When we read what someone puts out there, be he a cardinal, bishop, religious, concerned Catholic layman we must keep this person in his or her proper context. He or she is what God sees, not how he presents himself. When God looks at a cardinal, he sees a bishop who has a specific place in the Church, with a specific assignment, specific role and mission. He does not see another Peter, because there can only be one Peter. The Church is built upon the faith of one rock, not an entire quarry.
The same applies to lay writers, who are often very impressive. Nonetheless, they are not Peter. All of these people are commenting on what Peter has said, failed to say, should say, will never say and that’s fine and dandy. They are commentators. We have to take them as such. I do not take the commentator at a Super Bowl show and credit him with the same authority that I credit the referee. At the end of the day, the person who makes the call whether the ball is in or out of bounds is the ref, not the guy at the microphone. The guy at the microphone can call the shot anyway he likes it, but his call is not going to determine the outcome of the game.
Listening to and reading what every blogger in town has to say about divorce, remarriage, Holy Communion, same-sex marriage, homosexuality, cohabitation, the family, sex, and many other topics that fall under the umbrella of “family” can be very interesting and very enlightening. I certainly like knowing what other people are thinking. But I have to remind myself that what I’m reading are the talking points and opinions of others like the sportscaster at the Super Bowl. These are not the officials who call the shots that shape the outcome of the game. The only person who can call those shots is Peter.
So far, in this entire discussion on the family, Pope Francis has only said that a synod of bishops has no authority to make or change rules, much less dogma and that the pope calls a synod under his watchful eye and under his authority. Therefore, he and only he can decide what to keep or throw out from what comes from the synod.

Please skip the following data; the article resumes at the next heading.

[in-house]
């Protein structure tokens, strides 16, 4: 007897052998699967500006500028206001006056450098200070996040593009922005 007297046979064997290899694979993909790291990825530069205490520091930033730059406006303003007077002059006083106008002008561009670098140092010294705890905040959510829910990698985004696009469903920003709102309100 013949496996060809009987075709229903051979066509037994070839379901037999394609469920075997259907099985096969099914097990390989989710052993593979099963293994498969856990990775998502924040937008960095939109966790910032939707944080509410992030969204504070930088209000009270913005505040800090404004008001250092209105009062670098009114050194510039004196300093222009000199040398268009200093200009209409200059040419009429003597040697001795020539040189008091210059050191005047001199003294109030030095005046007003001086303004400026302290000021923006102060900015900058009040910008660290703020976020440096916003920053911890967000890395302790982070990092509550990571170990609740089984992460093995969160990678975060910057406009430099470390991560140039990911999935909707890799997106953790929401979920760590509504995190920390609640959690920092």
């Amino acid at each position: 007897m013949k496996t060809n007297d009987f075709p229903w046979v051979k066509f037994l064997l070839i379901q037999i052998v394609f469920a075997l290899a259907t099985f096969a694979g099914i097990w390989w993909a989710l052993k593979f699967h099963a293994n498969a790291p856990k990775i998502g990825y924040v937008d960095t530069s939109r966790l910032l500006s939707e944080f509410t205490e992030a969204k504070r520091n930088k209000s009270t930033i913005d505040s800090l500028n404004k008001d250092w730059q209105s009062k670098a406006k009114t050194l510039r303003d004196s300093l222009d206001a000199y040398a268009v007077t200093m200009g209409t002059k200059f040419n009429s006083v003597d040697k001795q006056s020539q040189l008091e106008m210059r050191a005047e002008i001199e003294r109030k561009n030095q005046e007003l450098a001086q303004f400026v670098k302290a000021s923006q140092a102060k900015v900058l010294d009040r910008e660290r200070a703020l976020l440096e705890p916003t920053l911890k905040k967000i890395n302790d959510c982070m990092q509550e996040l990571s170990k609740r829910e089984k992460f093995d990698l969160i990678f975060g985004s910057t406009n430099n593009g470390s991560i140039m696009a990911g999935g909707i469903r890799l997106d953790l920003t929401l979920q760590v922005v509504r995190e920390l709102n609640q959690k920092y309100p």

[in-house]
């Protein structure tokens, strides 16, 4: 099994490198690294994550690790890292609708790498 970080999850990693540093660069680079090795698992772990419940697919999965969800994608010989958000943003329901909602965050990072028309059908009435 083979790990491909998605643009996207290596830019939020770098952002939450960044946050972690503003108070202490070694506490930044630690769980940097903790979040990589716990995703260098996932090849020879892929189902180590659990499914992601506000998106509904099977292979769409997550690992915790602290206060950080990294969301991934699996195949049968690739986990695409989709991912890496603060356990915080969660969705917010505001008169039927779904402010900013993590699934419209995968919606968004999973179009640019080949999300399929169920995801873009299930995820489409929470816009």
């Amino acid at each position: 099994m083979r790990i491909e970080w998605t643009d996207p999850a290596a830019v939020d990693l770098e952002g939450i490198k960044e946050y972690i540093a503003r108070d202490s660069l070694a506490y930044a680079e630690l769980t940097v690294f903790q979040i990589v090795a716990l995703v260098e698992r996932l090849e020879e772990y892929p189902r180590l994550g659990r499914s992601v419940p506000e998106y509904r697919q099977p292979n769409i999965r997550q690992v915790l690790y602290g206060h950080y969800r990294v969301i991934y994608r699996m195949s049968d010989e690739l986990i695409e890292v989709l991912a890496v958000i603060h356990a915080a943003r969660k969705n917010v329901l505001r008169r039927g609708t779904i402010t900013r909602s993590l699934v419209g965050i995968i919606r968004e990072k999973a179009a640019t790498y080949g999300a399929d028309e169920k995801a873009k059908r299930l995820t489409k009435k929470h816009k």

Those people who are saying that the Church is going to do A, B, and C, because the synod fathers said something in favor of A, B, and C can be very mistaken. The Church is going to do whatever Peter decides. It may be A, B, and C or D, E, and F.
Do not take these bloggers too seriously, nor reporters for that matter or people doing interviews. Remember St. Francis of Assisi. A man is what he is before God, nothing else. None of these men is Peter. They have strong opinions and are often very rational. Other times they have very strong opinions and are very illogical. I don’t pledge my support to the former, because as logical as his opinion may be, he lacks the authority to speak for the Church. I listen to his opinion and like Mary; I hold these in my heart. On the flip side, I don’t pledge my allegiance to the latter either, because his opinions are illogical.
Until the Church tells me that what appears illogical to me must be obeyed and held, I have no duty to do so. The key here is “to me”. Just because something seems right or wrong to me, does not make it so. Just because I think I understand what the Church has traditionally said on a specific subject does not mean that I do.
We are very proud of what we think, to the point that we throw our ideas out there as if they were revealed truths and we’re willing to insult, hurt, and ignore others who do not agree with our understanding of the faith, morality or Catholic tradition. Which leads me to ask whether at the end of the day, all of these interviews that people are giving, all of these opinions that people are posting on blogs concerning the Church, the family and the pope, and all of these sound bites are just another temptation to pride and disobedience.
How much of all that is said is about love of God and man and how much is about love of one’s opinion and one’s idea of what “is” means?